Can Trump's Anti-Iraq-War Stance Win in South Carolina?
Since Donald Trump condemned George W. Bush for the Iraq war in a South Carolina debate, the conventional wisdom has been that Trump hurt himself badly in a state that tends to heavily favor military intervention in general, and George W. Bush specifically.
Indeed, George W. Bush and the Iraq war remain popular in South Carolina. George W. Bush has an 84 percent approval rating there, and been campaigning there for his brother, Jeb.
Trump claims to have opposed the Iraq war all along. Whether or not he actually opposed the war in 2003 remains unclear, although it is clear that he was not a cheerleader for the war. Nor has his criticism of the war been mild in recent days, calling the Iraq war "one of the worst decisions in the history of the country." It would be a mistake to label Trump as an "anti-war" candidate, but for a voter who's gung ho on military action, Trump leaves much to be desired.
If his remarks on the Iraq War have hurt Trump, the damage appears to be too mild to have shown up much in the polls. According to numerous polls, Trump remains the clear frontrunner for Saturday's primary in South Carolina. Nor have his comments stopped Iraq War veterans from endorsing Trump.
If Trump does manage to win in South Carolina, running on an anti-Iraq War, anti-Bush platform, it will be very remarkable. After all, it's hard to blame establishment commentators for assuming that Trump would be crushed by more militarist candidates in a state that tends to be relentlessly in favor of military intervention. South Carolina nearly always favors the most enthusiastically pro-war candidate.
Moreover, the whole region has tended to favor military spending and military action, so while both Rubio and Cruz are running on platforms designed to outdo each other in terms of enthusiasm for more foreign wars, and more military spending, it will noteworthy indeed if Trump does well in the region.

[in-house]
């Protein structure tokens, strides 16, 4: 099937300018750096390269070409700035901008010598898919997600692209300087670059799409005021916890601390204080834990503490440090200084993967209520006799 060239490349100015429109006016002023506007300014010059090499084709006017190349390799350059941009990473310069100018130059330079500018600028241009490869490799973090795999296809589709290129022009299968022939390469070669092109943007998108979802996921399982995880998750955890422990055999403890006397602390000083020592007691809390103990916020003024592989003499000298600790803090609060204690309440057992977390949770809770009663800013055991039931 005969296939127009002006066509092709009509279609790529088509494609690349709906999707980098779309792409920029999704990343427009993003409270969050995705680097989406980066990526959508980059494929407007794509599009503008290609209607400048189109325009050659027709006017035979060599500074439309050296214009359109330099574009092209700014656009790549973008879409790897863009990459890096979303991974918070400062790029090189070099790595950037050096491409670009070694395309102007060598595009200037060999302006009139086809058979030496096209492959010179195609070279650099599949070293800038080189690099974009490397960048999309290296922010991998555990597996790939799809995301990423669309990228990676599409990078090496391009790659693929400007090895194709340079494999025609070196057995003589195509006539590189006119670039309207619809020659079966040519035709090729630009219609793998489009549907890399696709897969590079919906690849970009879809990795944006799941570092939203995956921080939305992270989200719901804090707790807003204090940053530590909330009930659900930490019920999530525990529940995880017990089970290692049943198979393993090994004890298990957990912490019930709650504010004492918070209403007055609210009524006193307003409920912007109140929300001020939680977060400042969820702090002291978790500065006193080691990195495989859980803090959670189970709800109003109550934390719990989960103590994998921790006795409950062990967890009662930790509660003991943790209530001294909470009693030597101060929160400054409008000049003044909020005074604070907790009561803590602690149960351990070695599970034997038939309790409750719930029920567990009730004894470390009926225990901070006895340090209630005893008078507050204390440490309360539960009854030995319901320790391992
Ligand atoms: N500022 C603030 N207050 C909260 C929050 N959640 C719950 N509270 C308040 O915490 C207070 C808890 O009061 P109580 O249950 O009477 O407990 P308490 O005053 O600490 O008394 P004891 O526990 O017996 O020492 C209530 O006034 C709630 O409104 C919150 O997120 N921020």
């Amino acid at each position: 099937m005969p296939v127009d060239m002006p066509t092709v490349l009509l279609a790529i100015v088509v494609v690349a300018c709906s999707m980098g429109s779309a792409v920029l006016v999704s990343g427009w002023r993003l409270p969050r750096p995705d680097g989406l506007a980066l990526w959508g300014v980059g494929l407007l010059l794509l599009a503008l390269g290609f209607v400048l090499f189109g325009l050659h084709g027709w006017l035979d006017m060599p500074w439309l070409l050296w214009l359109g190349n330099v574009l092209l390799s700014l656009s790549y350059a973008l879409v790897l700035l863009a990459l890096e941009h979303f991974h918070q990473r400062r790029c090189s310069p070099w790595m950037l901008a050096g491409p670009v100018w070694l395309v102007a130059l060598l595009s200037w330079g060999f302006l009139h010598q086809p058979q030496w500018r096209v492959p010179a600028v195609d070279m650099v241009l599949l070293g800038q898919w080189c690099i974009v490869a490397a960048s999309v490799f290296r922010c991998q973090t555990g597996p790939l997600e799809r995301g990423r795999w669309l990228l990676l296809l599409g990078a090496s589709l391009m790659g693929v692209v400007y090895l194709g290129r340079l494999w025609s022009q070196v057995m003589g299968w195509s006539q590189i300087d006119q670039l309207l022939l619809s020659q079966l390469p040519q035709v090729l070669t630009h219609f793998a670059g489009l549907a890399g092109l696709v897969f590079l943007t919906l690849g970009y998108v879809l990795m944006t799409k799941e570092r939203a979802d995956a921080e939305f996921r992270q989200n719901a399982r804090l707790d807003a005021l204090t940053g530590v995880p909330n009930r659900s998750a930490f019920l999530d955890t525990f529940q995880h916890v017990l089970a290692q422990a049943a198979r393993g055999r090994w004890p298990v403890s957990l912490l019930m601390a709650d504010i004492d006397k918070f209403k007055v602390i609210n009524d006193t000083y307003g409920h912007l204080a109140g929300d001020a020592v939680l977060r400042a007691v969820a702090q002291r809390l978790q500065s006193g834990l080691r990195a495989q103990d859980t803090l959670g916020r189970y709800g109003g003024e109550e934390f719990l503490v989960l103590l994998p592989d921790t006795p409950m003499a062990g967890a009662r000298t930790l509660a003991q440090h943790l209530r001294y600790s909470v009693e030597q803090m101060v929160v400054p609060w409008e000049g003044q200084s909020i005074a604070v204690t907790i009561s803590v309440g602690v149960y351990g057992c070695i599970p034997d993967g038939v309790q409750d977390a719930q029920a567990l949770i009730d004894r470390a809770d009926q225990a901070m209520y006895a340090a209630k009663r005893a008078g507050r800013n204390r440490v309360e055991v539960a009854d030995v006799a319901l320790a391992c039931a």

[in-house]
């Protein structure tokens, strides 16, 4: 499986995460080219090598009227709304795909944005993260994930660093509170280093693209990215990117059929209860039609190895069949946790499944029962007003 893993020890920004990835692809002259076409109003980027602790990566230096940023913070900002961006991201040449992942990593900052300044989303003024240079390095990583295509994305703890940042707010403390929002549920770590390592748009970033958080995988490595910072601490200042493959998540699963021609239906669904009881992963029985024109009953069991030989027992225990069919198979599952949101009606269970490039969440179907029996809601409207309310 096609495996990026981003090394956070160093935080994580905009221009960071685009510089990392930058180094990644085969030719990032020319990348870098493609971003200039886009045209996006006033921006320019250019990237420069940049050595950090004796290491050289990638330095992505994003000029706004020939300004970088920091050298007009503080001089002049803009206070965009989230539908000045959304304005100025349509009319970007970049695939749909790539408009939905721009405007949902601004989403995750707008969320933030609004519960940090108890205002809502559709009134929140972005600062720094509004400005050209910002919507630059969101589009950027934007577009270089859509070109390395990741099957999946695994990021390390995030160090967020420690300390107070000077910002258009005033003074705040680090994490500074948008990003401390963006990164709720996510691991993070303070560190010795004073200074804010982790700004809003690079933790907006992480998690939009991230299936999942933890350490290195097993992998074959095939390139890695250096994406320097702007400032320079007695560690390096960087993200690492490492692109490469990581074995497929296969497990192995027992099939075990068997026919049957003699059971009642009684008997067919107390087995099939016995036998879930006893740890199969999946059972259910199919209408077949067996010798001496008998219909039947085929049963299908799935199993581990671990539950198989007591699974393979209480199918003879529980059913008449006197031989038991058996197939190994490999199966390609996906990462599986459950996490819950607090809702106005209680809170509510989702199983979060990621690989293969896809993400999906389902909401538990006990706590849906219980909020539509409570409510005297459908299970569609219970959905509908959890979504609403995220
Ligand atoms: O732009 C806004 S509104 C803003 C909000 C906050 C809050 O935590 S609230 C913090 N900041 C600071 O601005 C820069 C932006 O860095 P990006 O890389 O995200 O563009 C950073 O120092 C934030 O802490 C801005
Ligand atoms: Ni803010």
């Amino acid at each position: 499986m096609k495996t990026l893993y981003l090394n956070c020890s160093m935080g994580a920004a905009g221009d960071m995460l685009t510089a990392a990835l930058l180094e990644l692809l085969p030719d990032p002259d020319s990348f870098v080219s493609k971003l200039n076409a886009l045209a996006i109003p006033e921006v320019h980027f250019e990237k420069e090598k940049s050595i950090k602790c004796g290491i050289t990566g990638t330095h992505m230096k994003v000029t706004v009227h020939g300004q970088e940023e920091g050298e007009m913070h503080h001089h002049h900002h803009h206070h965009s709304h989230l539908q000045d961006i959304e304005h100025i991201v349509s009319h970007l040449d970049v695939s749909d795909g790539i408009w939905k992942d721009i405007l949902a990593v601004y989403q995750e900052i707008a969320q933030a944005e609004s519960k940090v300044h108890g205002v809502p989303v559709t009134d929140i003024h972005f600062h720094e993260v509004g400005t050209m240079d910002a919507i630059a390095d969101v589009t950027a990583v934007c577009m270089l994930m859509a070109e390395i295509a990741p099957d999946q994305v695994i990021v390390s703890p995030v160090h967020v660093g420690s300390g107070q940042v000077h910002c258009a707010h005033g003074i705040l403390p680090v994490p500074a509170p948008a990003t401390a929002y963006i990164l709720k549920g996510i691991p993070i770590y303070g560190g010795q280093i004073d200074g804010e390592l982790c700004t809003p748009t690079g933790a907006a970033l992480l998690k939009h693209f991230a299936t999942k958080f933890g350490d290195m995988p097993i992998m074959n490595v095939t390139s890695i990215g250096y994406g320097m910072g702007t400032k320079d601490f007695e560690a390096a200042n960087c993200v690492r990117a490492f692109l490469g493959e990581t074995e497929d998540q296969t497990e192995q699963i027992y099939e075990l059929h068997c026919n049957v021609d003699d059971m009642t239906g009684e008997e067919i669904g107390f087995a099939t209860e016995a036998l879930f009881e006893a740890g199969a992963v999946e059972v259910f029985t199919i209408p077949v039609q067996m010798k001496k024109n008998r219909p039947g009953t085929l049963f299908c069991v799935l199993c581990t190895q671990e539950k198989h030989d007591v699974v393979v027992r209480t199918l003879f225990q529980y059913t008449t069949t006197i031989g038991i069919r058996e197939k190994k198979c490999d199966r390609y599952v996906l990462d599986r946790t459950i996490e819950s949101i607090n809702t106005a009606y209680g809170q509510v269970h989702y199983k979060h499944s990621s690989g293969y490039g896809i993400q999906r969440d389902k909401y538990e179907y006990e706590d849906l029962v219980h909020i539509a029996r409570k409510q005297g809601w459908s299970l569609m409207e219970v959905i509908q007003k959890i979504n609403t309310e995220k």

The South and Military Spending
For decades, the south has been an easy base for support for candidates supporting military intervention, and it was the one region of the country where the America First campaign never gained any traction.
This has been especially reinforced since World War II as military spending has become the foundation of many local economies throughout the region.
When we look at military spending compared to a state's overall GDP, we find that Virginia, South Carolina, Alabama, Mississippi, and Kentucky are all in the top ten. No other region of the country has local economies so dependent on military spending.
Moreover, countless analyses by political scientists and economists in recent decades have observed the well established connection between military spending in a region, and a proportional support for military action in terms of public policy. In recent contribution on this front was The American Warfare State by Rebecca U. Thorpe. Thorpe's book deserves a review all of its own, but in essence, her finding are this: states where military spending play a more prominent role in the local economy tend to have voters who support more military spending and military action in general.
This is different from saying that "more military spending" leads to more pro-military voting. After all, the total amount of military spending that takes place in California, for example, is immense. The distinction is that California's overall economy is huge and doesn't rely on military spending at all for its local tax revenues or economic core. That's not the story in, say, Mississippi or South Carolina, where military spending is a significant part of the state's overall economy. The initial spending by the federal government supports whole service economies in and around military bases, and also leads to local tax revenues and much more.
It's easy to see how people in these places will inevitably conclude that "what's good for the military is what's good for me." After all, as James Bovard recently explained, governments are adept at buying voter support with taxpayer dollars.
On the other hand, being pro-war isn't necessarily the same thing as being pro-military, although we're often told by interventionists and media pundits that they are inseparable. Trump has perhaps found a way to break through on this issue and win the favor of pro-military voters while simultaneously calling the Republican Party's central project of the last 20 years one of "the worst decisions" ever made.